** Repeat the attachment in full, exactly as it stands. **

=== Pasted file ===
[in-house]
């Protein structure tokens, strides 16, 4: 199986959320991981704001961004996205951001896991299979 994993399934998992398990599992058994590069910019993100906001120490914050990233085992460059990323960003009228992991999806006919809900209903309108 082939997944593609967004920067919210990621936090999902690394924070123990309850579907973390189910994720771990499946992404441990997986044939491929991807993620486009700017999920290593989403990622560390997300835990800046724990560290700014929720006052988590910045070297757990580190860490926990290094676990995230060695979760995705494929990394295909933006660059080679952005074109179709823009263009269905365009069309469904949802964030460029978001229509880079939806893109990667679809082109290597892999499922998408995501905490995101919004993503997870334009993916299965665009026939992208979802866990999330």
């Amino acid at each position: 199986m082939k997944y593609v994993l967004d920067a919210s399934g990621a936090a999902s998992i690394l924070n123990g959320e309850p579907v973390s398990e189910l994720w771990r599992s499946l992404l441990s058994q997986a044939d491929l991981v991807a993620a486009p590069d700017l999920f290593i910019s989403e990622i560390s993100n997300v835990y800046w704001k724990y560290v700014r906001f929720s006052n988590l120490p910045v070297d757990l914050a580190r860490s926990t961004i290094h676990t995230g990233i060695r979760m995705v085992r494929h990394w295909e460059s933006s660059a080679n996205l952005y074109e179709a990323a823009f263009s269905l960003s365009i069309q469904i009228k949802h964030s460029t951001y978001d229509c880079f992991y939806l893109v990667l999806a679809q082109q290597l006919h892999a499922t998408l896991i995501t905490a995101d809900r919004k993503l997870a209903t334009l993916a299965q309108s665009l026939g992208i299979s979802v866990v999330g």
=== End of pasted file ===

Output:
[in-house]
């Protein structure tokens, strides 16, 4: 199986959320991981704001961004996205951001896991299979 994993399934998992398990599992058994590069910019993100906001120490914050990233085992460059990323960003009228992991999806006919809900209903309108 082939997944593609967004920067919210990621936090999902690394924070123990309850579907973390189910994720771990499946992404441990997986044939491929991807993620486009700017999920290593989403990622560390997300835990800046724990560290700014929720006052988590910045070297757990580190860490926990290094676990995230060695979760995705494929990394295909933006660059080679952005074109179709823009263009269905365009069309469904949802964030460029978001229509880079939806893109990667679809082109290597892999499922998408995501905490995101919004993503997870334009993916299965665009026939992208979802866990999330």
């Amino acid at each position: 199986m082939k997944y593609v994993l967004d920067a919210s399934g990621a936090a999902s998992i690394l924070n123990g959320e309850p579907v973390s398990e189910l994720w771990r599992s499946l992404l441990s058994q997986a044939d491929l991981v991807a993620a486009p590069d700017l999920f290593i910019s989403e990622i560390s993100n997300v835990y800046w704001k724990y560290v700014r906001f929720s006052n988590l120490p910045v070297d757990l914050a580190r860490s926990t961004i290094h676990t995230g990233i060695r979760m995705v085992r494929h990394w295909e460059s933006s660059a080679n996205l952005y074109e179709a990323a823009f263009s269905l960003s365009i069309q469904i009228k949802h964030s460029t951001y978001d229509c880079f992991y939806l893109v990667l999806a679809q082109q290597l006919h892999a499922t998408l896991i995501t905490a995101d809900r919004k993503l997870a209903t334009l993916a299965q309108s665009l026939g992208i299979s979802v866990v999330g």